Can the procecutor change the indicted charge without going back to the grand jury

I am working on an appeal in Texas. In this case the grand jury indicted the defendant on solicitation of capital murder. Three weeks before the trial the prosecutor changed the indicted charge to say the defendant entered the garage and shot the victim for remuneration/or promise of remuneration. How much can the prosecutor change the indictment without going back to the Grand Jury?

Asked on June 9, 2017 under Criminal Law, Texas


SJZ, Member, New York Bar / FreeAdvice Contributing Attorney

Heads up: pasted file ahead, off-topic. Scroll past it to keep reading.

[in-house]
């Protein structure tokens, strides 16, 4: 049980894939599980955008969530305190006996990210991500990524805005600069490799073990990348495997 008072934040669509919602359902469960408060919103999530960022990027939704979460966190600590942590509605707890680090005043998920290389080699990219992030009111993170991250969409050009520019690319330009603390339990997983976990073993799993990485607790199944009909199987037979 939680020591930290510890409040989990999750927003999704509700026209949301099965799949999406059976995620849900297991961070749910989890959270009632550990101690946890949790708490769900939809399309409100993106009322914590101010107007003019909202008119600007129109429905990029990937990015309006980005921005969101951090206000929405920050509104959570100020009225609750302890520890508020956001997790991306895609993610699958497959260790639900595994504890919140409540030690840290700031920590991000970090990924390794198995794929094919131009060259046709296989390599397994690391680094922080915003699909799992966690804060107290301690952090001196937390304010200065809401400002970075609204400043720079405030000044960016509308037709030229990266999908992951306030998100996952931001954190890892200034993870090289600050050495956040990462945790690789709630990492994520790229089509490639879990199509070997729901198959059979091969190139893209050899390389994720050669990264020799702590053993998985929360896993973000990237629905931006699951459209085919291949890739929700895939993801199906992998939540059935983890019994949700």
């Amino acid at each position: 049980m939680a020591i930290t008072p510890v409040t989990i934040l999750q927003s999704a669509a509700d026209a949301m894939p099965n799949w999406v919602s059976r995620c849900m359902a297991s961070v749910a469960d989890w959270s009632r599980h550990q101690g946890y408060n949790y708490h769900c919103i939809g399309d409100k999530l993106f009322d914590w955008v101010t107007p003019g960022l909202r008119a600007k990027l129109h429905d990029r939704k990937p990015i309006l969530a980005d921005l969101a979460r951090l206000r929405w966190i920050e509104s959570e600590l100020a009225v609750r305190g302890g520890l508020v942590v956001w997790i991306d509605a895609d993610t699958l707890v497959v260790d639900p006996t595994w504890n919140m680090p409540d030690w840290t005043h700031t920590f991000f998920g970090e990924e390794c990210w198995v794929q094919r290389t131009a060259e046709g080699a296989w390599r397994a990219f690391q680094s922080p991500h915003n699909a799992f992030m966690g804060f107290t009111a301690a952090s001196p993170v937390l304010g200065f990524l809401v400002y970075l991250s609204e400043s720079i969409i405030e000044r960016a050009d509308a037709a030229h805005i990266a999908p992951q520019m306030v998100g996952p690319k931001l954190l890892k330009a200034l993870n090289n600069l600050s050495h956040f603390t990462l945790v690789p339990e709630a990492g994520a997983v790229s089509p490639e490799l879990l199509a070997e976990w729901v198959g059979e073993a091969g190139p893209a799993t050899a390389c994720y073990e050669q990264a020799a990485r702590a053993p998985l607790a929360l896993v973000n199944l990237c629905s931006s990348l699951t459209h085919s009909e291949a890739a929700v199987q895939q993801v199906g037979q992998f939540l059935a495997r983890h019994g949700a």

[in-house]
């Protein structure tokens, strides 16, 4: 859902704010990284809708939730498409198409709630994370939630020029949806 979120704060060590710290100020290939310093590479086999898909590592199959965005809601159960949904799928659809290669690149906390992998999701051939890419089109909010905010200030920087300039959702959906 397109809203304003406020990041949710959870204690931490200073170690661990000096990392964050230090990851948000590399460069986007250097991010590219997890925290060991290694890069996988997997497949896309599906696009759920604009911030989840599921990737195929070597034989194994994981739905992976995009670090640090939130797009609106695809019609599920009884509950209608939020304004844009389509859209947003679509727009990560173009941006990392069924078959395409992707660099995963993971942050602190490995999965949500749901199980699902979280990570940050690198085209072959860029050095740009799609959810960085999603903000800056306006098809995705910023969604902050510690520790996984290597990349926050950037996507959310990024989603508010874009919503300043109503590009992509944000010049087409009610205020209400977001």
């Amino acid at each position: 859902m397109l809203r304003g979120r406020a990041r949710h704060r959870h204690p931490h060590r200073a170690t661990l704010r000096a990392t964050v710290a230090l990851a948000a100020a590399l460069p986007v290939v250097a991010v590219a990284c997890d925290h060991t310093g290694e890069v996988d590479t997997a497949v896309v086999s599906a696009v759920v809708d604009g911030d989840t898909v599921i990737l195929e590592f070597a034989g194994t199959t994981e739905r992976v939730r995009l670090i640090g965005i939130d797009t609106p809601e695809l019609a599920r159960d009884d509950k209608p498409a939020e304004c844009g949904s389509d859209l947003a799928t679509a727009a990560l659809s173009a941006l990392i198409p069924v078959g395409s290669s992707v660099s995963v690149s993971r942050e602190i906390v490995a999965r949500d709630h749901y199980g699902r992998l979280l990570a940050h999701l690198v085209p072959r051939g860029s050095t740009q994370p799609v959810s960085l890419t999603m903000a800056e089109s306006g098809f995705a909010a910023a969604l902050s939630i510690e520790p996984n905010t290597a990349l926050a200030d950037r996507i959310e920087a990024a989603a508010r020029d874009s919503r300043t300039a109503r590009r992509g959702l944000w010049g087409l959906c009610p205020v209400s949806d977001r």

Answered 3 years ago | Contributor

They can go to a lesser version of the same basic charge--e.g. from capital murder to attempted capital murder; or from capital murder to, say, manslaughter--without having to re-indict. They could go to a wholly different charge, such as from murder to burglary.

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